Role clarity is one of the most productive management exercises a team can engage in, so why it is so rarely used? I believe that one reason is that teams don’t have a tool to guide role clarity, so they don’t know how to engage in this type of exercise, and second, they don’t know when to it. This post will address both the how and when; first the when.
Change Stop and Clarify Roles & Priorities …
During Times of High Change.
When things are more chaotic than normal, it is time to stop and clarify roles within your team or organization. It doesn’t matter if the chaos is from hyper-growth (double-digit growth over multiple periods) or a significant downturn; both create havoc for management. Under the weight of constant change, decision making independence seems to collapse and lines of authority can disappear.
Rapidly changing assumptions create confusion and uncertainty and teams revert to a hub management style, slowing down decision-making just when they should be moving fast. All decisions seem to need authorization from one person or from a group that has reached consensus. This is when you have to fight group-think and stay responsive. Engaging in role clarity and confirming priorities of the collective and for each individual will re-calibrate your management powers and optimize all available resources to prevail. Clarifying roles and priorities to lead through changing times is a vital step to success.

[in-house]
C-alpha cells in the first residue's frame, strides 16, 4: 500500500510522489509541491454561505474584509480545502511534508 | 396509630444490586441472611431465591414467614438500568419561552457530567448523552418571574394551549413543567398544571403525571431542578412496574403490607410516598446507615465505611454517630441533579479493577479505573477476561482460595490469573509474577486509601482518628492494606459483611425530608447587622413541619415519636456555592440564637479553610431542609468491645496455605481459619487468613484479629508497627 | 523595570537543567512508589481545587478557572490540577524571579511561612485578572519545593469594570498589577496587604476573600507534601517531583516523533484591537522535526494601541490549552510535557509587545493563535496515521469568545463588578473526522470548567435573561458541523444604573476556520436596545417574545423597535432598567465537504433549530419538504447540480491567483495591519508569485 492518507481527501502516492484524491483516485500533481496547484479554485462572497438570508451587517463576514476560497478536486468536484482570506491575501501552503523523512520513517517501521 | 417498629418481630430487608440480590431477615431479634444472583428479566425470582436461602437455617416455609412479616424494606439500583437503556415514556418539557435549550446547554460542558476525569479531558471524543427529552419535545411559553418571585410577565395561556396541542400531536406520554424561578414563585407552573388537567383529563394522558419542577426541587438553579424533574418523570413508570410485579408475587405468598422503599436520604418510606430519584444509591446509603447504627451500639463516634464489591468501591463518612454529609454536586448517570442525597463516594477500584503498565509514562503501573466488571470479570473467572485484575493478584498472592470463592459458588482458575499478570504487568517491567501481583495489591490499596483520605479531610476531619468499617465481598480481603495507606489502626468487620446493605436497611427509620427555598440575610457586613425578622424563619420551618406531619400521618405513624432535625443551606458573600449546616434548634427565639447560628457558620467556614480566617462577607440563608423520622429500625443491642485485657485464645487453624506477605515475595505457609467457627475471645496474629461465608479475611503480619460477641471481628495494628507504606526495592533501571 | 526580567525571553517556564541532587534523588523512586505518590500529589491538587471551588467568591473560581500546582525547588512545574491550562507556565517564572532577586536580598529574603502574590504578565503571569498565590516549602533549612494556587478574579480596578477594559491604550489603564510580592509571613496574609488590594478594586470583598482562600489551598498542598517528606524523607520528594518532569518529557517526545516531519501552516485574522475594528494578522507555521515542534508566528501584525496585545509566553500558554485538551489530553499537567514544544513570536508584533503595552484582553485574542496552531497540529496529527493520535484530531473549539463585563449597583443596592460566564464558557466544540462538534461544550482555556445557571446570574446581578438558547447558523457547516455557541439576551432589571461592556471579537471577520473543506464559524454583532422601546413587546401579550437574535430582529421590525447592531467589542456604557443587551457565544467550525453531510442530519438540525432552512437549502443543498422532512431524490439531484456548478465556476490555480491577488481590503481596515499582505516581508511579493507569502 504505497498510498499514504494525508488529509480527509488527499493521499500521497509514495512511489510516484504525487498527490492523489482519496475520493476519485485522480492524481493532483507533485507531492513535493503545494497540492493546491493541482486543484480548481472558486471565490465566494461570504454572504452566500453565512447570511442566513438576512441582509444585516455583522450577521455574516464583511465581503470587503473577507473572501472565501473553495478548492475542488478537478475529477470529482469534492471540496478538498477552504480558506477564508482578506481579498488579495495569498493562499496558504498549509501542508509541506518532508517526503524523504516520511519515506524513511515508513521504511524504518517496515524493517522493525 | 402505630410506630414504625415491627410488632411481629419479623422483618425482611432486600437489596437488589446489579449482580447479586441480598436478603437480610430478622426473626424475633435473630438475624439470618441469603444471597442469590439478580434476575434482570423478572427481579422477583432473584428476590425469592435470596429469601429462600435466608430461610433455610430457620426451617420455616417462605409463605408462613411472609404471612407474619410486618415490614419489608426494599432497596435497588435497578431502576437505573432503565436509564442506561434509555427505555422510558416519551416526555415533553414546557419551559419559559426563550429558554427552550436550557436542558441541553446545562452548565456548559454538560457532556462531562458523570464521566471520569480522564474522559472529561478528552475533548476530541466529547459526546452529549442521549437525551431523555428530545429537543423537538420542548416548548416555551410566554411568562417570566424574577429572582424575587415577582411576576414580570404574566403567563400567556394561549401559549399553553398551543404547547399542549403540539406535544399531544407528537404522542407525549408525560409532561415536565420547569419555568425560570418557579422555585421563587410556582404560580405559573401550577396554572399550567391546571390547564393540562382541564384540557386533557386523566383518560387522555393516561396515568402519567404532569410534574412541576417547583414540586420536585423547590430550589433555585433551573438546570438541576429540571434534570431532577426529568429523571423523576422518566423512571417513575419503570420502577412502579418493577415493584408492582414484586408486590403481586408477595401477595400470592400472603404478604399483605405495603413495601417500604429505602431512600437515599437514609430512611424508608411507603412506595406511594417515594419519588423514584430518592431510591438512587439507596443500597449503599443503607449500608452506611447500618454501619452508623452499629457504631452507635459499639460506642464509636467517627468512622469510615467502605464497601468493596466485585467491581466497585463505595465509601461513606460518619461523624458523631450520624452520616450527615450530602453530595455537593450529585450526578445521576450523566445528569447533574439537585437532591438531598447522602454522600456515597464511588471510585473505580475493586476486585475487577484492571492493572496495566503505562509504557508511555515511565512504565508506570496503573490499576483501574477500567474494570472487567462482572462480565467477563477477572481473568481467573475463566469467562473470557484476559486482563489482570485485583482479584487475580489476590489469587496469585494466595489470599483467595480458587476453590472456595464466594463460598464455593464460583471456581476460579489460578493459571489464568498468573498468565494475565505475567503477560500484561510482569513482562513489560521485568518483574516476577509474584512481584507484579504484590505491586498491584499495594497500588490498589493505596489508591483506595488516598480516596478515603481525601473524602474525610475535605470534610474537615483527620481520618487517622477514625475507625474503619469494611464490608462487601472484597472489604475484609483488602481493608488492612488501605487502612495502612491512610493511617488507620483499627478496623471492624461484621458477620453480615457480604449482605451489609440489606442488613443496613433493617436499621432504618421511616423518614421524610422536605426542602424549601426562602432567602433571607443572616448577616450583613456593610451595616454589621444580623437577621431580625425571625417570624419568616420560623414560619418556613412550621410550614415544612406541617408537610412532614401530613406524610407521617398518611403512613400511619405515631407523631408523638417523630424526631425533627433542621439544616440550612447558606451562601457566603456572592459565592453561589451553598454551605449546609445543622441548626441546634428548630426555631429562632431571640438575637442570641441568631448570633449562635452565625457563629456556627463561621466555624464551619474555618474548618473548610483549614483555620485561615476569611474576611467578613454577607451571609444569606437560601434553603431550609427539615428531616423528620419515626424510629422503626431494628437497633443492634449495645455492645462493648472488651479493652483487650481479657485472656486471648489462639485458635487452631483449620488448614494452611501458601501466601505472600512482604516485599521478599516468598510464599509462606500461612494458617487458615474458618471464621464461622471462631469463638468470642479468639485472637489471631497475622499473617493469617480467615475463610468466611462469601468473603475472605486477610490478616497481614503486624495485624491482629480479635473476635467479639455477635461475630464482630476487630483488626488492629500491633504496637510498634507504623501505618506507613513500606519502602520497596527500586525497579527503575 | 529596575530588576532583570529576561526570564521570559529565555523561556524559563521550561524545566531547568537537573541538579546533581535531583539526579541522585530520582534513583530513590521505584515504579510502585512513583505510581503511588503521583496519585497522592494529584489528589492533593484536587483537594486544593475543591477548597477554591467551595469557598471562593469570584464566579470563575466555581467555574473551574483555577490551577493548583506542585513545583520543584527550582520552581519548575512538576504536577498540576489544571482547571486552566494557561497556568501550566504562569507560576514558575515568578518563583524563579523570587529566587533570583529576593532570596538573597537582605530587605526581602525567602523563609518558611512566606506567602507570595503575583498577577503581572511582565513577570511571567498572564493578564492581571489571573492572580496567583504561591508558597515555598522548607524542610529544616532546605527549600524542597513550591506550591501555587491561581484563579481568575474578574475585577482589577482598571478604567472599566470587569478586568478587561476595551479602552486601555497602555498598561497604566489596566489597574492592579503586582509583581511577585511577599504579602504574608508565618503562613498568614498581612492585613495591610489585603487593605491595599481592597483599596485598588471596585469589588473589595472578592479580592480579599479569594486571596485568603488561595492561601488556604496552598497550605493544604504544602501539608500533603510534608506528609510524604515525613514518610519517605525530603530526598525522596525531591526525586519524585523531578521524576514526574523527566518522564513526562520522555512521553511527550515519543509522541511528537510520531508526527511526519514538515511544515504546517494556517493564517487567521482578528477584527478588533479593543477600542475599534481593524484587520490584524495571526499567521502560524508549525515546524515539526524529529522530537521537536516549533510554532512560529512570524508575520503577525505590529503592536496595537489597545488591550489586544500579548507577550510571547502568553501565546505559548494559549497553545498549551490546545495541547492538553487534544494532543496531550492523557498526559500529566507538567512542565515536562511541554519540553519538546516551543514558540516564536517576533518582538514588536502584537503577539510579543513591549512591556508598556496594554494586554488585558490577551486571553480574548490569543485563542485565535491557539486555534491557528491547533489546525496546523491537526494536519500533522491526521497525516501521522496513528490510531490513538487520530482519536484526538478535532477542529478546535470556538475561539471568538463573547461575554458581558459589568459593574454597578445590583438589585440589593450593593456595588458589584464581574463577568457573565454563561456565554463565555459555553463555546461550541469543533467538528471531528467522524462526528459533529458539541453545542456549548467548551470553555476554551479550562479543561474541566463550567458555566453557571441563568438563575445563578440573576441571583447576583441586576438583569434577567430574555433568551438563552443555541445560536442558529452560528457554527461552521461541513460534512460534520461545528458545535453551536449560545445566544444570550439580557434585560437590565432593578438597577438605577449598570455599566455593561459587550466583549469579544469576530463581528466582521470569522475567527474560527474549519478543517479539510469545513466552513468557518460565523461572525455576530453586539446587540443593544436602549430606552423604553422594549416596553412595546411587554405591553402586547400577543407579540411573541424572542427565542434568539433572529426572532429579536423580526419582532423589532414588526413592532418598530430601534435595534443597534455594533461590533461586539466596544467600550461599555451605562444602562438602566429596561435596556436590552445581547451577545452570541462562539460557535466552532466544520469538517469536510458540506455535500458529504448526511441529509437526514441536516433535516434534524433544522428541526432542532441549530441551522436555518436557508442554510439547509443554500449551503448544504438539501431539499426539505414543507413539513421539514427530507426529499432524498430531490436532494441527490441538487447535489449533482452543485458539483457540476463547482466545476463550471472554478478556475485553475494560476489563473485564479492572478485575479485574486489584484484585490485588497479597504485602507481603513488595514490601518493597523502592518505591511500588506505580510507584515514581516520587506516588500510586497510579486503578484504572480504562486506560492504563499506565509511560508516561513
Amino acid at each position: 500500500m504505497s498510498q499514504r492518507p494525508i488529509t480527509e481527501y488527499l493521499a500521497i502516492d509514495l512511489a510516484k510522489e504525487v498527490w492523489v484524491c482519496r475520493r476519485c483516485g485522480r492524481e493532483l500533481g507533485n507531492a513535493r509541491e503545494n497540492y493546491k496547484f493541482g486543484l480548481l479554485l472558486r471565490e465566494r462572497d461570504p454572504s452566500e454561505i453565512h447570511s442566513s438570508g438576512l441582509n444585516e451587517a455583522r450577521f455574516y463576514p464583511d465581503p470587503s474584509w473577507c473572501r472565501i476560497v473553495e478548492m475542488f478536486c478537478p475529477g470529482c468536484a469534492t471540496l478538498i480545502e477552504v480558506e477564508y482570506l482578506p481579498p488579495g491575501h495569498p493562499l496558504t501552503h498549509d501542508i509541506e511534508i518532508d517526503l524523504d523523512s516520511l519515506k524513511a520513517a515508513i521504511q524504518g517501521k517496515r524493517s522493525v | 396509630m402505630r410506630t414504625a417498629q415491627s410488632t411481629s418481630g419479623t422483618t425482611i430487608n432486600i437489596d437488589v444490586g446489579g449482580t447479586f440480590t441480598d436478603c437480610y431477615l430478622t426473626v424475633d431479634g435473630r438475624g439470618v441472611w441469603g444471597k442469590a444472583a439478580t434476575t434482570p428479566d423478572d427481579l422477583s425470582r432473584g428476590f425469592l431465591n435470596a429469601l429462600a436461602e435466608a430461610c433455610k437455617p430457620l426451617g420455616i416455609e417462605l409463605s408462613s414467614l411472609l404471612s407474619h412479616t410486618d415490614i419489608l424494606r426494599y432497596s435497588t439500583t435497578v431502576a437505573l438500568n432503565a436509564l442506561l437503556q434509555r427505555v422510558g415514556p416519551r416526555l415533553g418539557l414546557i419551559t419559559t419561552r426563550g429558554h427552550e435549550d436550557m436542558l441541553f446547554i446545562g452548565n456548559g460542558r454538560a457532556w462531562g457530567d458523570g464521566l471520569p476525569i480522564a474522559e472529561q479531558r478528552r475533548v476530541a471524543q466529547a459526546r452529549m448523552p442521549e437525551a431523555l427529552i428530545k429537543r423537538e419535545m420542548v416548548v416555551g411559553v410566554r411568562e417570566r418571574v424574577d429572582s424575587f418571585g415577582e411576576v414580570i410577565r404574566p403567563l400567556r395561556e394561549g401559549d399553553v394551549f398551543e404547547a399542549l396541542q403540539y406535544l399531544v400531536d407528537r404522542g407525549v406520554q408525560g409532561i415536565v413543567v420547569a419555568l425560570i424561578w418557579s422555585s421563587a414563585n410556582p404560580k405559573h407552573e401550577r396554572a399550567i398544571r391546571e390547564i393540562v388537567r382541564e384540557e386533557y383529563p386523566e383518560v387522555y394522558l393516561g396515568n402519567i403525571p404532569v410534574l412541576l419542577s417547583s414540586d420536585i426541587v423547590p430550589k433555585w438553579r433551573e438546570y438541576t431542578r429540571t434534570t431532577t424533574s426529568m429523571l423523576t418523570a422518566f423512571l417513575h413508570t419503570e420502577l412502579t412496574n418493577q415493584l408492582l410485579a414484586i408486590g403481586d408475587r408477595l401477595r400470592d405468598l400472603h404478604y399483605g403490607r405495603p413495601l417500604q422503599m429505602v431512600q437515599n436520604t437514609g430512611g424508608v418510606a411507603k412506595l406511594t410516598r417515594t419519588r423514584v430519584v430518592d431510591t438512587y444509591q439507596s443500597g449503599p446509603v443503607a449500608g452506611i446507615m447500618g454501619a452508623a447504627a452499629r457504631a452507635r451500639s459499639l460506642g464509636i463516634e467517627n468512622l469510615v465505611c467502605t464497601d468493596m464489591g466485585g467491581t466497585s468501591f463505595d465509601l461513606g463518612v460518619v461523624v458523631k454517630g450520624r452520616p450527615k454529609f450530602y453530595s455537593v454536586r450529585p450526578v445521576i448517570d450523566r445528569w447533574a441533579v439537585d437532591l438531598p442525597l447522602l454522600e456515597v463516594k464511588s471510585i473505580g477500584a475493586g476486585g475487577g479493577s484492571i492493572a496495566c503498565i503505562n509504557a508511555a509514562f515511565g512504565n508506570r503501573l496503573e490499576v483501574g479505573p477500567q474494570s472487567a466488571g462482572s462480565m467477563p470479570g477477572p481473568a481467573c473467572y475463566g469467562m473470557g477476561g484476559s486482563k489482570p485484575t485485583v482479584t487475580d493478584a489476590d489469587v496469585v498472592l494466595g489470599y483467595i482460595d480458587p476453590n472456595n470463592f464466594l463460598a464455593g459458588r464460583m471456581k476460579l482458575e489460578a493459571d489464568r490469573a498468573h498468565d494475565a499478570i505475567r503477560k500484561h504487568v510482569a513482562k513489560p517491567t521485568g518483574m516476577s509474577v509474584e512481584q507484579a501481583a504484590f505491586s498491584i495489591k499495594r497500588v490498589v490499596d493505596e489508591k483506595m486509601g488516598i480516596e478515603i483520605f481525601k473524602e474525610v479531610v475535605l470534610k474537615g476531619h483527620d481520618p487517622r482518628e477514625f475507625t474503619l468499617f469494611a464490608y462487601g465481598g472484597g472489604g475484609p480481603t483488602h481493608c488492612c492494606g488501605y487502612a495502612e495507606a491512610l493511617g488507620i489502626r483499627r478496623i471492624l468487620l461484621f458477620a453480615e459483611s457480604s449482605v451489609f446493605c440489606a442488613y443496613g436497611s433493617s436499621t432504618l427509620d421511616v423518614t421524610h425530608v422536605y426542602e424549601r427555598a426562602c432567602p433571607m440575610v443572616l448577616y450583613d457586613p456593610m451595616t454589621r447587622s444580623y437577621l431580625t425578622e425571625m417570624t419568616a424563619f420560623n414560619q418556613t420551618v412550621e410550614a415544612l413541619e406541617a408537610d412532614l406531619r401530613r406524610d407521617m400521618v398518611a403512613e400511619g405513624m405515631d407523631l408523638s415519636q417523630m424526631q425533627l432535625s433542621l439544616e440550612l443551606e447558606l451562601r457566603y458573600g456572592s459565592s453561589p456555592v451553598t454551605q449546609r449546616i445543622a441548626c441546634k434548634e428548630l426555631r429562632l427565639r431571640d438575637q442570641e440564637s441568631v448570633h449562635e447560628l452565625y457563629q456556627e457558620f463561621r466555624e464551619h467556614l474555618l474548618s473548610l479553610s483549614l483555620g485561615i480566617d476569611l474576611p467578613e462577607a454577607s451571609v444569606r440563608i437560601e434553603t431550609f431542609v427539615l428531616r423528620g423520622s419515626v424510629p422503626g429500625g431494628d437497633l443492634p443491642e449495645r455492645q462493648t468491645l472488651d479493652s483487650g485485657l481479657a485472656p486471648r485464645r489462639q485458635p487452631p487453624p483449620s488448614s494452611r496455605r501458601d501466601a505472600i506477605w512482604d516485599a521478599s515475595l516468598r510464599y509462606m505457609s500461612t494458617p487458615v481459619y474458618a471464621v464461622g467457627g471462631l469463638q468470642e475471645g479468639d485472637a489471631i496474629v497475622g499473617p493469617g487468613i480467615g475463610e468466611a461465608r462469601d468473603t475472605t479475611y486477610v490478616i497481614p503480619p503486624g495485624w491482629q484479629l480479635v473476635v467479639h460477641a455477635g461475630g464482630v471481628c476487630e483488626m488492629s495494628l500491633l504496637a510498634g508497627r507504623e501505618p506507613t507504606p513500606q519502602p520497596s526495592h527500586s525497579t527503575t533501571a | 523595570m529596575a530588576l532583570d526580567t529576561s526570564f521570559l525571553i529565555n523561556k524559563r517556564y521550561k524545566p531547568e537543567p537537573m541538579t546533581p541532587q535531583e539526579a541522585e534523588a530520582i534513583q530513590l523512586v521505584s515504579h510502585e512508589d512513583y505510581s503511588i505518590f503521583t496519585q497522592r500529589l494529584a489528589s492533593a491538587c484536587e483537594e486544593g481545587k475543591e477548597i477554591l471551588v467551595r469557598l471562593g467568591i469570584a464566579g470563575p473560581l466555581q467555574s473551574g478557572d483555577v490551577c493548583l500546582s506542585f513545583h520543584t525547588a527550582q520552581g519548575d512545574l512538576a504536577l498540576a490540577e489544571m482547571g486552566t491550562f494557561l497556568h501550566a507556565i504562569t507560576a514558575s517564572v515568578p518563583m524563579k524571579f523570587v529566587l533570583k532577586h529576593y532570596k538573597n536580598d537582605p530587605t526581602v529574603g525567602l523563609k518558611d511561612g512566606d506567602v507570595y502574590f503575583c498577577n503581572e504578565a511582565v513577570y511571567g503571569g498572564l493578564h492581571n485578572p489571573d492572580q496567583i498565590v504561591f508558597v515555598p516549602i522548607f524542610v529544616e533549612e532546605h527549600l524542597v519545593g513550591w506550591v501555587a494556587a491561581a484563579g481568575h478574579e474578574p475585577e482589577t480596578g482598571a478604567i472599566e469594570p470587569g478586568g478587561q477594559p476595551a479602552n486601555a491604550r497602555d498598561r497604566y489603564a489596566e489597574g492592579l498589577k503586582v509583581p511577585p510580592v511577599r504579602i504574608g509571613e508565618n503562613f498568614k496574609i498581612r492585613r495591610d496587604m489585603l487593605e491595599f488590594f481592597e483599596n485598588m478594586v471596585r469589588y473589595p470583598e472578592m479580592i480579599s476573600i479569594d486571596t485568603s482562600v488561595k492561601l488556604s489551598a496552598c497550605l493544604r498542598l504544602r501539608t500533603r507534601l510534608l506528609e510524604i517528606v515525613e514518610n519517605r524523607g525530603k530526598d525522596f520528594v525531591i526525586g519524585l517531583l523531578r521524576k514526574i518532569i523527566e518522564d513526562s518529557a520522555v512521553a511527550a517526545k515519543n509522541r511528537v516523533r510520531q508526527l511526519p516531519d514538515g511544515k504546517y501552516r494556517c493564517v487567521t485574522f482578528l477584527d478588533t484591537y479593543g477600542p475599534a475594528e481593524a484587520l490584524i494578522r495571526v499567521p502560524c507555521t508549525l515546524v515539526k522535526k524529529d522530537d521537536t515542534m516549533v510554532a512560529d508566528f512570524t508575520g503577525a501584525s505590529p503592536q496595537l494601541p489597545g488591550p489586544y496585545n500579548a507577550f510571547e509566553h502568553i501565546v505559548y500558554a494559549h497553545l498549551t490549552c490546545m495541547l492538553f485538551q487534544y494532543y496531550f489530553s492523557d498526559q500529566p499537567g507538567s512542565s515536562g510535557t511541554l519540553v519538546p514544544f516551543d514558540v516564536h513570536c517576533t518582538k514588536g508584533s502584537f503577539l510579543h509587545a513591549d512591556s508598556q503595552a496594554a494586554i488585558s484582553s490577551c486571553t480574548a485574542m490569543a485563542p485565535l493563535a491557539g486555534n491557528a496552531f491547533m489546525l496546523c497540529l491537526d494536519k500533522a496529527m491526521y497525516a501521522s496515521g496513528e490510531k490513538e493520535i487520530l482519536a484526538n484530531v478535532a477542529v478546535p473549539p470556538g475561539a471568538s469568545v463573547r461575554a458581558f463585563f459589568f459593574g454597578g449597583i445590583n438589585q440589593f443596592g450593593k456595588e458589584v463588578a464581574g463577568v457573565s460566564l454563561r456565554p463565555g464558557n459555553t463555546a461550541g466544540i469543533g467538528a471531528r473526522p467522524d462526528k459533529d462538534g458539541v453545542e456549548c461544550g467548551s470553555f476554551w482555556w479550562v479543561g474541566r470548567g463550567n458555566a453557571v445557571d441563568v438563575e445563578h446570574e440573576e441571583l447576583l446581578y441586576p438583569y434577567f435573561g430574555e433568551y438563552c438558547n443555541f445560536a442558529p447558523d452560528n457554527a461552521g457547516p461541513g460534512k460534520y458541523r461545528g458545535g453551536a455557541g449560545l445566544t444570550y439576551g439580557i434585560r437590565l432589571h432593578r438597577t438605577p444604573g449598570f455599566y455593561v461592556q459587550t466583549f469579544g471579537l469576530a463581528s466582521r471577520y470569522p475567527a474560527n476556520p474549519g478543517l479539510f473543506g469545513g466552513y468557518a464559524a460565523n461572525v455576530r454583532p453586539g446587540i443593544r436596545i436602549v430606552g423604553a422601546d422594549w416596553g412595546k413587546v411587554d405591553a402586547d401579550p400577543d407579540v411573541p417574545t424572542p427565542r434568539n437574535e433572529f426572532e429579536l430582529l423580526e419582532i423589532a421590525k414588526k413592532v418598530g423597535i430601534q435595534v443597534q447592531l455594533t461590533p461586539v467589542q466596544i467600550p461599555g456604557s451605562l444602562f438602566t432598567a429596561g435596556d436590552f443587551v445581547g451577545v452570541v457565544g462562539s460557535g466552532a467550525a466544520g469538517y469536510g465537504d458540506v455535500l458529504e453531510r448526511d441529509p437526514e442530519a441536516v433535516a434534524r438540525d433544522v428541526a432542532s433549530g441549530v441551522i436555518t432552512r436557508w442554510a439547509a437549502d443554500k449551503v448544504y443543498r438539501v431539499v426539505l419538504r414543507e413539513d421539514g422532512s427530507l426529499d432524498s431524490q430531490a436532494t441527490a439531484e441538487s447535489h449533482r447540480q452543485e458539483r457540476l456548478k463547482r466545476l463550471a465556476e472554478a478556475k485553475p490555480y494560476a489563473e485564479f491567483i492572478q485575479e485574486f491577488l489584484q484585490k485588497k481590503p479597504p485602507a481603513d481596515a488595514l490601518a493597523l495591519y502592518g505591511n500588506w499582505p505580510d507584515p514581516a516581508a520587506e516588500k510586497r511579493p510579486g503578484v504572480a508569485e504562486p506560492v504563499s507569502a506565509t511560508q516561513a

When the Members of the Team Change.
Another ideal time to clarify roles is when you have a new player on your team. When a team expands or replaces an existing member, confirming roles is a key step to improving or sustaining high levels of team performance. This is of course especially true when the new team member is the leader.
At a minimum, a team should review roles and clarify each member’s priorities as a way to fully orient new team members on how the team operates. This exercise accelerates unity and reveals possible disconnects or gaps that could cause friction down the road if the new member makes an assumption about their role or of one of their team member’s priorities.
When the new member is the team leader, clarifying roles is a vital first step in reauthorizing decision making and in adding transparency to how the new leader wants to influence an individual area or the collective performance. Making this influence clear early on helps the team establish a “new groove” quickly. Clarifying roles and priorities whenever there is a new team leader is key to creating or sustaining a high performing team.
When Starting Implementation of a New Direction or Goal.
Setting new goals or defining a new strategic direction is usually an exciting time. The first phase of implementation is marked by a flurry of activity when “the doers” finally can turn from talking about what they want to do to action. This newly released energy is fantastic. However, without clarity on who is going to do what, the new energy can quickly become frustration causing a great planning effort to experience missteps or to stall out prematurely. These missteps can cause cynicism that ultimately can kill progress on an important new goal. Taking time to clarify roles and how to shift priorities before entering the implementation stage is a critical step often ignored in planning processes.